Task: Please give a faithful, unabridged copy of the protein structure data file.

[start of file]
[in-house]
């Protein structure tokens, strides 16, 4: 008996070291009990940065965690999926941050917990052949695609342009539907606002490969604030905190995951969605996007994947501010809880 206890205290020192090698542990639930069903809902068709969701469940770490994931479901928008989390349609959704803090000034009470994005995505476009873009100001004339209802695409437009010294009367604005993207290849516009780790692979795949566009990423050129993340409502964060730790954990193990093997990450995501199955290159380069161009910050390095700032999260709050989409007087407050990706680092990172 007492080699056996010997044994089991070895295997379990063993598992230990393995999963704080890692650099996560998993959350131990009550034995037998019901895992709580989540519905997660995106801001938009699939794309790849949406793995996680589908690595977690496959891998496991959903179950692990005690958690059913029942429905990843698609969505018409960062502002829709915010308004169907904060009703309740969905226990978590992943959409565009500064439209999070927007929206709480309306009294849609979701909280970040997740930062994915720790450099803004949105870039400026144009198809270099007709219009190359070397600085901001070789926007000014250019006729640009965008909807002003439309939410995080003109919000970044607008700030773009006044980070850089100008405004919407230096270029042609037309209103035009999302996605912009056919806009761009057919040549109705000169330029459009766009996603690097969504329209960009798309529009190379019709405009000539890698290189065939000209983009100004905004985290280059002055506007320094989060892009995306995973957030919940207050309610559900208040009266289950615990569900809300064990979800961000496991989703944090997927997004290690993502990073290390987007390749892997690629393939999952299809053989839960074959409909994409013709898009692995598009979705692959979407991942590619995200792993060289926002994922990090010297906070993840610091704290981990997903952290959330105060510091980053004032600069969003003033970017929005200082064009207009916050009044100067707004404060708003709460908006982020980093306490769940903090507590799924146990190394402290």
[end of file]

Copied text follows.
[in-house]
């Protein structure tokens, strides 16, 4: 008996070291009990940065965690999926941050917990052949695609342009539907606002490969604030905190995951969605996007994947501010809880 206890205290020192090698542990639930069903809902068709969701469940770490994931479901928008989390349609959704803090000034009470994005995505476009873009100001004339209802695409437009010294009367604005993207290849516009780790692979795949566009990423050129993340409502964060730790954990193990093997990450995501199955290159380069161009910050390095700032999260709050989409007087407050990706680092990172 007492080699056996010997044994089991070895295997379990063993598992230990393995999963704080890692650099996560998993959350131990009550034995037998019901895992709580989540519905997660995106801001938009699939794309790849949406793995996680589908690595977690496959891998496991959903179950692990005690958690059913029942429905990843698609969505018409960062502002829709915010308004169907904060009703309740969905226990978590992943959409565009500064439209999070927007929206709480309306009294849609979701909280970040997740930062994915720790450099803004949105870039400026144009198809270099007709219009190359070397600085901001070789926007000014250019006729640009965008909807002003439309939410995080003109919000970044607008700030773009006044980070850089100008405004919407230096270029042609037309209103035009999302996605912009056919806009761009057919040549109705000169330029459009766009996603690097969504329209960009798309529009190379019709405009000539890698290189065939000209983009100004905004985290280059002055506007320094989060892009995306995973957030919940207050309610559900208040009266289950615990569900809300064990979800961000496991989703944090997927997004290690993502990073290390987007390749892997690629393939999952299809053989839960074959409909994409013709898009692995598009979705692959979407991942590619995200792993060289926002994922990090010297906070993840610091704290981990997903952290959330105060510091980053004032600069969003003033970017929005200082064009207009916050009044100067707004404060708003709460908006982020980093306490769940903090507590799924146990190394402290």